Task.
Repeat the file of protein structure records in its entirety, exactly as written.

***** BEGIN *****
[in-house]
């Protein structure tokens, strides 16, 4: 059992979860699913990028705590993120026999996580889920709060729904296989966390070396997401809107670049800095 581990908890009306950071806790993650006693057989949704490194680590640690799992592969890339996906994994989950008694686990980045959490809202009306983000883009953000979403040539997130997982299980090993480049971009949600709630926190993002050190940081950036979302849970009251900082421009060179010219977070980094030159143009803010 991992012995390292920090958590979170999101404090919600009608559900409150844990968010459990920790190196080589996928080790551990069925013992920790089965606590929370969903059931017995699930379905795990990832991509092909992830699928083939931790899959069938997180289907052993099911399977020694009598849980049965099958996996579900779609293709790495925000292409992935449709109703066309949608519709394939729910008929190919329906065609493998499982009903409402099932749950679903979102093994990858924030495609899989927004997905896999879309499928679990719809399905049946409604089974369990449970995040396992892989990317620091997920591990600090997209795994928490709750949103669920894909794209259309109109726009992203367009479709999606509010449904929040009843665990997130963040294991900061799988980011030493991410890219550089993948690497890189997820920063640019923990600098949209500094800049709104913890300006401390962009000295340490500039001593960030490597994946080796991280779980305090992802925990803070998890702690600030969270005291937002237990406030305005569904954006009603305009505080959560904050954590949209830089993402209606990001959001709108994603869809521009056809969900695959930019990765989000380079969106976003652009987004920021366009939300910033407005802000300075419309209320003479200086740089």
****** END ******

[in-house]
């Protein structure tokens, strides 16, 4: 059992979860699913990028705590993120026999996580889920709060729904296989966390070396997401809107670049800095 581990908890009306950071806790993650006693057989949704490194680590640690799992592969890339996906994994989950008694686990980045959490809202009306983000883009953000979403040539997130997982299980090993480049971009949600709630926190993002050190940081950036979302849970009251900082421009060179010219977070980094030159143009803010 991992012995390292920090958590979170999101404090919600009608559900409150844990968010459990920790190196080589996928080790551990069925013992920790089965606590929370969903059931017995699930379905795990990832991509092909992830699928083939931790899959069938997180289907052993099911399977020694009598849980049965099958996996579900779609293709790495925000292409992935449709109703066309949608519709394939729910008929190919329906065609493998499982009903409402099932749950679903979102093994990858924030495609899989927004997905896999879309499928679990719809399905049946409604089974369990449970995040396992892989990317620091997920591990600090997209795994928490709750949103669920894909794209259309109109726009992203367009479709999606509010449904929040009843665990997130963040294991900061799988980011030493991410890219550089993948690497890189997820920063640019923990600098949209500094800049709104913890300006401390962009000295340490500039001593960030490597994946080796991280779980305090992802925990803070998890702690600030969270005291937002237990406030305005569904954006009603305009505080959560904050954590949209830089993402209606990001959001709108994603869809521009056809969900695959930019990765989000380079969106976003652009987004920021366009939300910033407005802000300075419309209320003479200086740089």